Nonprofits: Consider This When Evaluating Board Portals

Nicholas J Price
4 min read

Nonprofit boards of directors share some similarities with corporate boards, but they also have their own unique needs.

Nonprofit board members might have more responsibilities than their corporate counterparts, as charity board members need to fundraise on behalf of the organization, oversee governance and help drive the organization’s mission — often while doing so under tighter financial controls and more public scrutiny than many corporate board members face. Nonprofit board members may also have more committees to oversee.

When making the switch to digital board management and portal software, nonprofit boards should not limit their searches to vendors that focus just on nonprofits. While nonprofit boards have different needs compared to for-profit boards, it is wise to consider the whole range of potential portals.

Here are some tips for nonprofit leaders evaluating board portals:

1. Ask the right questions. It’s imperative to first examine your board’s particular needs before selecting a board portal.Questions might include:

  • What are your requirements for centralizing documents, scheduling meetings, and securing data?
  • Will a board portal be able to meet these requirements?
  • How will the board portal handle communications?
  • What’s the level of control and visibility needed for directors?

2. Look beyond nonprofit specialists. Organizations should not limit their search to providers that claim they are just for nonprofit boards of directors. Some of these board portals claim to be free, but have hidden charges. Furthermore, these free board portals may lack the robust features competitors have, which may be features your nonprofit board requires.

Consider board portals that have customers that are in both the for-profit and nonprofit sectors. Portals with diverse clients show that they provide flexible solutions.

3. Make sure the board portal values security. Hackers work 24/7 to steal important and sensitive information. And it’s not just the private sector that is targeted. The Urban Institute reported that the National Center for Charitable Statistics was hacked and information about annual reports by nonprofits to the IRS was stolen in 2015.

It’s not just tax information that can be compromised. A data breach at a nonprofit organization within the medical and healthcare industry could compromise sensitive medical records. If a nonprofit board is breached, the reputation of the organization will be impacted too.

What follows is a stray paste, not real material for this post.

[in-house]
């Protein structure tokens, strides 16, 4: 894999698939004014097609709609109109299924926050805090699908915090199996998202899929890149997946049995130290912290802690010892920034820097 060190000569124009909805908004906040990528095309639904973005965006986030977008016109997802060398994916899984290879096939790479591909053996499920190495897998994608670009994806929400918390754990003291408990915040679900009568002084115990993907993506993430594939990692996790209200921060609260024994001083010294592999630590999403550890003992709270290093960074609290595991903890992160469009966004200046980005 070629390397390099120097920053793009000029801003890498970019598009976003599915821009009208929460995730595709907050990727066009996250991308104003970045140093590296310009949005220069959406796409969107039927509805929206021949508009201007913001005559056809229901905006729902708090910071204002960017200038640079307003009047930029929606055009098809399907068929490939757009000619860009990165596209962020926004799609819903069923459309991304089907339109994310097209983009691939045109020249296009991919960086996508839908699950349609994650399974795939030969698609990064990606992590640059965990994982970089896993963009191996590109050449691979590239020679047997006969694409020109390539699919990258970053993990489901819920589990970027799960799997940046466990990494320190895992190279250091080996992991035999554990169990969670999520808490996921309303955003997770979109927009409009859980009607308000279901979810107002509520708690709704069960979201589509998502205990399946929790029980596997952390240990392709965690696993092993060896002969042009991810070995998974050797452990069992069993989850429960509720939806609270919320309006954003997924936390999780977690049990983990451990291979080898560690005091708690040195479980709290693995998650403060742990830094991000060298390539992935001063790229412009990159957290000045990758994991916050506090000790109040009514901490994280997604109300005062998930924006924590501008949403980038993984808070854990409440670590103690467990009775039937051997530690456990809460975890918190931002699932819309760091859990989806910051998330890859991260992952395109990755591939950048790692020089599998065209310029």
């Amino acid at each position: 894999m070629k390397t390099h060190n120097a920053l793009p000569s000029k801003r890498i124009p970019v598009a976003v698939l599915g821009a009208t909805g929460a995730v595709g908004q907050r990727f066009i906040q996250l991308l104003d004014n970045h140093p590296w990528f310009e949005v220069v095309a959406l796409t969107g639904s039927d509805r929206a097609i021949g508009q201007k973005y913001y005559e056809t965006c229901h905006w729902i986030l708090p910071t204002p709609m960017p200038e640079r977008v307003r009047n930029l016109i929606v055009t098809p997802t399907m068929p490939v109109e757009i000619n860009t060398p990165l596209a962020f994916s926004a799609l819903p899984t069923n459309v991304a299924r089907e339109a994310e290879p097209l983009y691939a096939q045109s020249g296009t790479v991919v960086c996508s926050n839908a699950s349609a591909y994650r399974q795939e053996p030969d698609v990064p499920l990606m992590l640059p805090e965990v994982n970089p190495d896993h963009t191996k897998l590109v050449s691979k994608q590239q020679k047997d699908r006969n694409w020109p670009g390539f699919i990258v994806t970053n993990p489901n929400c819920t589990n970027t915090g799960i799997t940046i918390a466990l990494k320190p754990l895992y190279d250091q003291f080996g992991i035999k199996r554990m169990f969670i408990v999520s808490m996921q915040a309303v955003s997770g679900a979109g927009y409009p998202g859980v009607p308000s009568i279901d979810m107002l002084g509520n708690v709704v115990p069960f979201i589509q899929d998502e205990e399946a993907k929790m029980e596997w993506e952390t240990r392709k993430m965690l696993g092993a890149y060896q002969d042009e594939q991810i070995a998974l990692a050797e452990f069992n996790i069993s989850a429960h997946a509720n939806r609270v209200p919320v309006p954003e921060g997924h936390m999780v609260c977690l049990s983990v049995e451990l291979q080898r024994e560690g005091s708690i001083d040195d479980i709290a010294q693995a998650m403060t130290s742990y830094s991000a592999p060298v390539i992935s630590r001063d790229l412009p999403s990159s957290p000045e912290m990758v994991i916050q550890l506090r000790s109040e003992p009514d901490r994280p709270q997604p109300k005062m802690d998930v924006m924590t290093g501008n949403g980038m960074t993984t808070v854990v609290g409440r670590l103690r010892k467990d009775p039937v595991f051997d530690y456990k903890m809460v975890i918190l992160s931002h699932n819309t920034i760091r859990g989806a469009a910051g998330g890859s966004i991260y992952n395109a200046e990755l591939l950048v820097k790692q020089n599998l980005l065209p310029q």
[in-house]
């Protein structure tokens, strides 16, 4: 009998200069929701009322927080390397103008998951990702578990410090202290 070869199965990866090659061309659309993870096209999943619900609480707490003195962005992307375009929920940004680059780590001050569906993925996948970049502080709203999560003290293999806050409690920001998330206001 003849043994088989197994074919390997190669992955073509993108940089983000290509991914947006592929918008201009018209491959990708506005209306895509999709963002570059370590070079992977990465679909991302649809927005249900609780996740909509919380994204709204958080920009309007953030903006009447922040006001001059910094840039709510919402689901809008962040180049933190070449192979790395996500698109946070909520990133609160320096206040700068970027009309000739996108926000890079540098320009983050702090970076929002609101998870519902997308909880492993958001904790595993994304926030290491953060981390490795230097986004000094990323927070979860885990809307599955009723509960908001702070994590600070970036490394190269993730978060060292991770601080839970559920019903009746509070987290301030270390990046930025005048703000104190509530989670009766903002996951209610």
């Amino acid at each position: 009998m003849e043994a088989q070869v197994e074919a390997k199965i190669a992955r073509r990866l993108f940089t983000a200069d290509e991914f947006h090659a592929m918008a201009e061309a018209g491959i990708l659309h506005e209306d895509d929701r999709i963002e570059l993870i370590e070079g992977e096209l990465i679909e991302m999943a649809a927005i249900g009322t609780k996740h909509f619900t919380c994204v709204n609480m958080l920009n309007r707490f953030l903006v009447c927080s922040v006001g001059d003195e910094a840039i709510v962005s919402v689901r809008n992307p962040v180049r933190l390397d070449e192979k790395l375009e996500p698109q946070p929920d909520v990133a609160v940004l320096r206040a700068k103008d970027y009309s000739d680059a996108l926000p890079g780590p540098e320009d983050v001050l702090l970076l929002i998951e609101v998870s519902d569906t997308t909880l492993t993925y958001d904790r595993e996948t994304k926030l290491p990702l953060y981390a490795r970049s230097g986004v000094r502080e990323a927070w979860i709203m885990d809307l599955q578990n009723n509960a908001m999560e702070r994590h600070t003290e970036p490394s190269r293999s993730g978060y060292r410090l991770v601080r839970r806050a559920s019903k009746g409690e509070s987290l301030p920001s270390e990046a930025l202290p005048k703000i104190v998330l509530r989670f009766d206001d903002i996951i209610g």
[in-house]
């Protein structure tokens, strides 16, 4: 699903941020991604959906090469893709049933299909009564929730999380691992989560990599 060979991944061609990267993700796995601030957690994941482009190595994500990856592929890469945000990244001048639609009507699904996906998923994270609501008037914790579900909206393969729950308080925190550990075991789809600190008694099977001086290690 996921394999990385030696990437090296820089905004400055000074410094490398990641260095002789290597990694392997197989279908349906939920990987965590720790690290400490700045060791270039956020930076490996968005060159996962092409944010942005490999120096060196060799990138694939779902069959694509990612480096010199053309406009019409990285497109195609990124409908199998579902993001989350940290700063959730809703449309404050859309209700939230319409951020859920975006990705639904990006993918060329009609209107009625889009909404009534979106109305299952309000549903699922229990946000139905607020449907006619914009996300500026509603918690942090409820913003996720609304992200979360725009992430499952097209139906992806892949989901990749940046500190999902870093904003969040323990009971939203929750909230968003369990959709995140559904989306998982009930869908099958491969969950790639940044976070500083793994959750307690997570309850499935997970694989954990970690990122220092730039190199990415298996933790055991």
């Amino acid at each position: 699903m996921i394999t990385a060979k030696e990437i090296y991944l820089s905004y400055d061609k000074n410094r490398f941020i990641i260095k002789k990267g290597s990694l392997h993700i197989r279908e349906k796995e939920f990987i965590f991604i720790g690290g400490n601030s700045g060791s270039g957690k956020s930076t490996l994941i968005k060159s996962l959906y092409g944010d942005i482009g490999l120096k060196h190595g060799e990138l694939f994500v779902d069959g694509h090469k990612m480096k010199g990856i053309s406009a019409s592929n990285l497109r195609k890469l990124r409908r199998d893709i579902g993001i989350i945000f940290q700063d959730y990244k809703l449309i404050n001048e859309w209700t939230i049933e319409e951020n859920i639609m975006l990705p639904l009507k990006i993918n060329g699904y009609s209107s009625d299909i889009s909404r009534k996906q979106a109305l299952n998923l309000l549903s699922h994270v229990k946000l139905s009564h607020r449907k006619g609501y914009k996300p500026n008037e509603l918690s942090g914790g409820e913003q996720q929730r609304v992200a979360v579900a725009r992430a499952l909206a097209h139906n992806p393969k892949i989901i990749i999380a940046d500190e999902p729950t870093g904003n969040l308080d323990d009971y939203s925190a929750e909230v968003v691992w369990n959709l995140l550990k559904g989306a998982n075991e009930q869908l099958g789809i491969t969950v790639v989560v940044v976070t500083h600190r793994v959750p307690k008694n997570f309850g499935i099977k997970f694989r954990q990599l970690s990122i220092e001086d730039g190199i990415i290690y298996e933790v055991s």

As digital technology advances, criminals are also ramping up their tech. Be sure to select a board portal provider who is proactive with its security measures.

4. Consider ease of adoption and use. “A nonprofit director has broader responsibilities such as the overview of management, approval of budgets, fostering management and staff growth etc.,” according to Eugene Fram, a professor emeritus from the Rochester Institute of Technology.

Nonprofit boards need a portal that helps them do their various tasks with ease. Unfortunately, some digital board portal providers do not provide free or unlimited training on their product. When new features are added, will the board provider provide adequate training? Transitioning to a board portal should be done quickly and without disruption to operations. In terms of ease of use, if the technology is too difficult, users will abandon it.

5. Review reputation and service. While there are a wide range of board portal providers, not all are equal. Years of experience, awards or recognition for customer service or app usability, and continuous technology innovation separate the industry leaders from the rest. Be sure to work with a board portal vendor that has at least 10 years of experience in the corporate governance space. They’ll understand the pain points of directors and know how to properly address them.

Additional questions to ask:

  • Does the board portal company or executives belong to any professional bodies and organizations?
  • Are they currently engaged in the corporate governance community and sharing insights on moving the industry forward?
  • Does the vendor have a wide range of clients in the public and private sectors?

Experience and customer testimonies can provide you with the assurance that you’ll select a reputable board portal. Be wary with just-launched vendors, as they have not fully tested their products in the real world.

6. Weigh functionality and technological innovation. Evolving technology needs exist for both corporate and nonprofit boards. If directors sit on multiple boards, or if your nonprofit includes international members, portals that handle smaller non-profits may not be a good fit. If your board uses a popular portal, board members may already be familiar with the software. Board portals that are in an established market can prove that they have been tested by users.

Consider how the portal vendor handles updates and different languages, and if the vendor provides advanced features such as e-signatures and voting, questionnaires, note sharing, document libraries, and digital shredding. These are some features your board might be interested in using in the future. As technology rapidly advances, you should select a board portal dedicated to innovation. When your technology needs grow, a board portal should adapt to meet your needs.

As a leader in digital board portals, Diligent is uniquely positioned to share insights and expertise. For more strategic and tactical advice on buying a board portal, download the Board Portal Buyer’s Guide.